the human brain

Brain structures seem to vary considerably between species. You will find many internet sources describing brain structure, but let me summarise as follows. Mammals have a cerebral cortex, the “grey matter”, of a few mm thick. It is folded in the brain, so there’s actually quite a lot of it. The most commonly known part of that is the neocortex, that part of the brain we relate to our thinking, behaviour, etc., and having large parts dedicated to motor (movement) and sensor (feeling, seeing, …) processing. Underneath the cortex is the white matter, which mostly acts as a communication centre, intelligently transmitting signals from one part of the cortex to the other.

The neocortex is only to be found in mammals. It was quite a surprise to me to learn that experiments with decorticated animals show that the cortex is not necessary to generate movement.  If you disable the cortex, a cat or dog can move almost just as well.  It is therefore rather likely that the motor cortex models and weighs movements, to subsequently make decisions based thereon. This has not been found in humans, by the way: with the cortex gone, there is little movement but not none.

In some experiments we did and reported in Nature, we were able to listen to neurons in a human motor cortex firing away as our participant, Cathy, observed a robot moving left and right, or when she tried to move it herself by thinking about doing the movement. Some neurons

simple brain dissectionThen there is the basal ganglia and the thalamus, located between the brain stem and the cortex.  The basal ganglia seems to be responsible for making movements, or filter out unwanted movements.  The effect of Parkinson’s disease (the inability to initiate movement) and Huntington’s disease (the inability to prevent unwanted movement) on the basal ganglia is well known and clearly indicates their function.  The Thalamus gates to and fro the brain stem, which then relays the movement to the spinal cord.  Through the spinal cord the muscle fibers are controlled.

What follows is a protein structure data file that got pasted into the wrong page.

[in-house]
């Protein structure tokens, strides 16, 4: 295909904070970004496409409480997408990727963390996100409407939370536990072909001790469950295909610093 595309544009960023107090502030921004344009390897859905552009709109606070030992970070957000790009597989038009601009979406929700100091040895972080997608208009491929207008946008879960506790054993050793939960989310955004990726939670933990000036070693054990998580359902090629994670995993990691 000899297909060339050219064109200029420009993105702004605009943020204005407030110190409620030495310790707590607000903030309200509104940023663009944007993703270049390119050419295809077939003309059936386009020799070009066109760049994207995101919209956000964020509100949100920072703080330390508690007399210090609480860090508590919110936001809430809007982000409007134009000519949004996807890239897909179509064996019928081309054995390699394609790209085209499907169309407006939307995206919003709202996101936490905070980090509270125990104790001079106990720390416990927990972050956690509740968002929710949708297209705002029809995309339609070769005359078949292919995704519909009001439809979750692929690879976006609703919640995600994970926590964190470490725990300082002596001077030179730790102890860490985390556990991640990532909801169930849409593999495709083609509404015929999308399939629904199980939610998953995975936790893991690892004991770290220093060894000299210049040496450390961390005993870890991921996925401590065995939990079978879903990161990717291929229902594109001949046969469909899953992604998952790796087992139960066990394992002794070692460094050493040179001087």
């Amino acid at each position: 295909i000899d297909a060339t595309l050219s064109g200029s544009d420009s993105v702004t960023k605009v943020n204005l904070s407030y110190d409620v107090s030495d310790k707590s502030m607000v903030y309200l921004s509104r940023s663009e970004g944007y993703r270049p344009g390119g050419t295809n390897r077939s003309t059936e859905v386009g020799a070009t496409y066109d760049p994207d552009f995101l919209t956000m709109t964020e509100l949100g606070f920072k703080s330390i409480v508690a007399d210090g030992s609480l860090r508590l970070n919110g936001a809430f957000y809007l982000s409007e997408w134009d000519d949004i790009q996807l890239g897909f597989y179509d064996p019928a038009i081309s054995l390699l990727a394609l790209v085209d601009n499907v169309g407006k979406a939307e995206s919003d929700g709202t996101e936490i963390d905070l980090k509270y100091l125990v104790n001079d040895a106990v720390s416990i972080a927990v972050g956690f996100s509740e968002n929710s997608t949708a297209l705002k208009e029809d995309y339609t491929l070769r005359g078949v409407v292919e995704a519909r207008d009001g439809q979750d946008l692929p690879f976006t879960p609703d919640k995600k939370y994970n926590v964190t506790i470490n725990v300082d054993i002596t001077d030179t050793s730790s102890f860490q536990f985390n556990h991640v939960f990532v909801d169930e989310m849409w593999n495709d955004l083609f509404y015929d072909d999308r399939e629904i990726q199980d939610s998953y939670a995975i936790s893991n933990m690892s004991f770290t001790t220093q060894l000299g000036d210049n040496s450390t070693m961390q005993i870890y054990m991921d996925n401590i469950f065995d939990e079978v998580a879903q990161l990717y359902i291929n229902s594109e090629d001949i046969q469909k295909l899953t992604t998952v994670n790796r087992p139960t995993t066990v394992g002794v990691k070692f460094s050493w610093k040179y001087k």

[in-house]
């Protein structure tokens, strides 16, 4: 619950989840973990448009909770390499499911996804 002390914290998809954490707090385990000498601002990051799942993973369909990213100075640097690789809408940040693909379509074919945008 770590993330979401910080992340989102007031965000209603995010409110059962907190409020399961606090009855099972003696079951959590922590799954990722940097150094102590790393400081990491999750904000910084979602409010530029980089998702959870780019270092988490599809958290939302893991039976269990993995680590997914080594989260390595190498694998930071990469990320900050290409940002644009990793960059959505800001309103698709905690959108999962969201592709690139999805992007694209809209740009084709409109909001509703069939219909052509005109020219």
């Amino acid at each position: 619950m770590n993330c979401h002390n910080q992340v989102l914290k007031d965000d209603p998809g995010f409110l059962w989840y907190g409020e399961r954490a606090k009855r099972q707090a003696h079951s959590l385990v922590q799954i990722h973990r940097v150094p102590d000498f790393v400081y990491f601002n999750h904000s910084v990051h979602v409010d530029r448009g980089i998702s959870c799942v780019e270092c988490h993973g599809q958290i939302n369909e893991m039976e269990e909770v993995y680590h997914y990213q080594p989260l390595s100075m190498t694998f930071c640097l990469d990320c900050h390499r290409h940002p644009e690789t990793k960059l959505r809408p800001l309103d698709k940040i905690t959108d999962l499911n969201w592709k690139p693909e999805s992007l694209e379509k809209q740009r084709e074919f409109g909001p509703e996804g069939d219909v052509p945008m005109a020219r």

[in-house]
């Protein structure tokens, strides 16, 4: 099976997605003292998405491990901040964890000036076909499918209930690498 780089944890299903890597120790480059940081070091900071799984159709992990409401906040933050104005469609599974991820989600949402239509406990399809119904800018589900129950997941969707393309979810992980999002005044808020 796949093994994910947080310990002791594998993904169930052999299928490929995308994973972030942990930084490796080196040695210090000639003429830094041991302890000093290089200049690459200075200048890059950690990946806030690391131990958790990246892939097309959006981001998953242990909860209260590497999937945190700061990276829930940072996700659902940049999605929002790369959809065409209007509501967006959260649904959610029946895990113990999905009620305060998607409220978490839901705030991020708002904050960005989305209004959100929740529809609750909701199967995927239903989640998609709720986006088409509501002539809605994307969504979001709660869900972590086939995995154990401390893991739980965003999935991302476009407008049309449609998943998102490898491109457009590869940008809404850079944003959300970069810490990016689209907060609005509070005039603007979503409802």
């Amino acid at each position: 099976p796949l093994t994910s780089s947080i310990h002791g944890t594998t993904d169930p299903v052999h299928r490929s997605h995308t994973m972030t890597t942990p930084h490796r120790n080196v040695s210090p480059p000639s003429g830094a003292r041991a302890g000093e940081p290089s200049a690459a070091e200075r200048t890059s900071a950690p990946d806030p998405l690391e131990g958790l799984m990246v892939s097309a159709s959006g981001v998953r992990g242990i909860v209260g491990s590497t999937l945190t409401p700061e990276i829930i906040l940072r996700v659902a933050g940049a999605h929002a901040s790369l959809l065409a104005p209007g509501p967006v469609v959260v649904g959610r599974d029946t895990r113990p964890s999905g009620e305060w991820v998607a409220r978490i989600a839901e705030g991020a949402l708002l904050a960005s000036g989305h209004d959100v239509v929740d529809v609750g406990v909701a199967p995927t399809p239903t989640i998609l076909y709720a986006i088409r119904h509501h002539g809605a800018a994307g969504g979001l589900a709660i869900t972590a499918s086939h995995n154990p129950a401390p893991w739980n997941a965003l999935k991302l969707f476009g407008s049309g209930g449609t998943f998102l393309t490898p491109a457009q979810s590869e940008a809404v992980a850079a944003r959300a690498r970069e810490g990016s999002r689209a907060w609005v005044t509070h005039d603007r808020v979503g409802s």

The major role of the cerebellum seems to be supervised learning of motor patterns. But also decerebellation does not lead to complete movement loss. An individual with cerebellar lesions may be able to move the arm to successfully reach a target, and to successfully adjust the hand to the size of an object. However, the action cannot be made swiftly and accurately, and the ability to coordinate the timing of the two subactions is lacking. The behaviour will thus exhibit decomposition of movement—first the hand is moved until the thumb touches the object, and only then the hand is shaped appropriately to grasp the object.

putting them together

To best predict a movement which one has never done before—remember, all your sensory states play a role: what you see, what you feel, the weight of your clothes, the temperature, …  it’s never precisely the same—one needs a model.  This model tells you that, if my sensory state is a(t), and I want to go to sensory state a(t+1), I must use muscle activation f(a(t)).

Sounds simple.  But do not forget that, at the root, a(t) contains thousands or millions of signals, and f(a(t)) must activate thousands of motor units. On top of that, muscles are very nonlinear things: if you put in twice the activation, you do get an amount of force depending on where the muscle was, how stiff, what the other muscles do, etc. All in all, a very large collection of nonlinear things.  A model describing this must be very nonlinear, right?

Wrong.  The problem is inversion. The data you obtain describes how sensory state is changed by a movement. What you need is to find which movement to make to obtain a certain sensory state change. Meaning, you need to invert your model.  Inverting nonlinear models is difficult and, in many cases, impossible or unstable. Small errors in the model or data can lead to large errors in the behaviour—as in the robotics example above.

The only way out is to have a linear model. Because it allows for the following behaviour: if I have a model f1(a) for doing something from my sensor state a, and I have a model f2(b) for doing something from my sensor state b, then I can just use [f1(a)+f2(b)]/2 to get good behaviour in the middle. In fact, it’s the only method which generalises over all sensor states.

So this would mean that, if the result of a neuromuscular activation c is a movement x, then doubling that activation gives me 2x. Well, approximately at least. How can that be? After all, we are talking about several hundreds of control variables to activate a muscle, and many thousands to move an arm.

The answer lies in the structure of the muscles, in combination with how the spinal cord controls them. My answer is, I don’t know, precisely. But I do know that movements are, in principle, linear in the neuromuscular domain.

And now one can also hypothesise the role of the cerebellum. These movement models, between which we interpolate our movement, are stored in the cerebellum. Learning a movement more accurately means, that a larger number of cerebellar microzones are allocated to that particular movement, and that the interpolation between these become finer.  After all, we are not completely linear.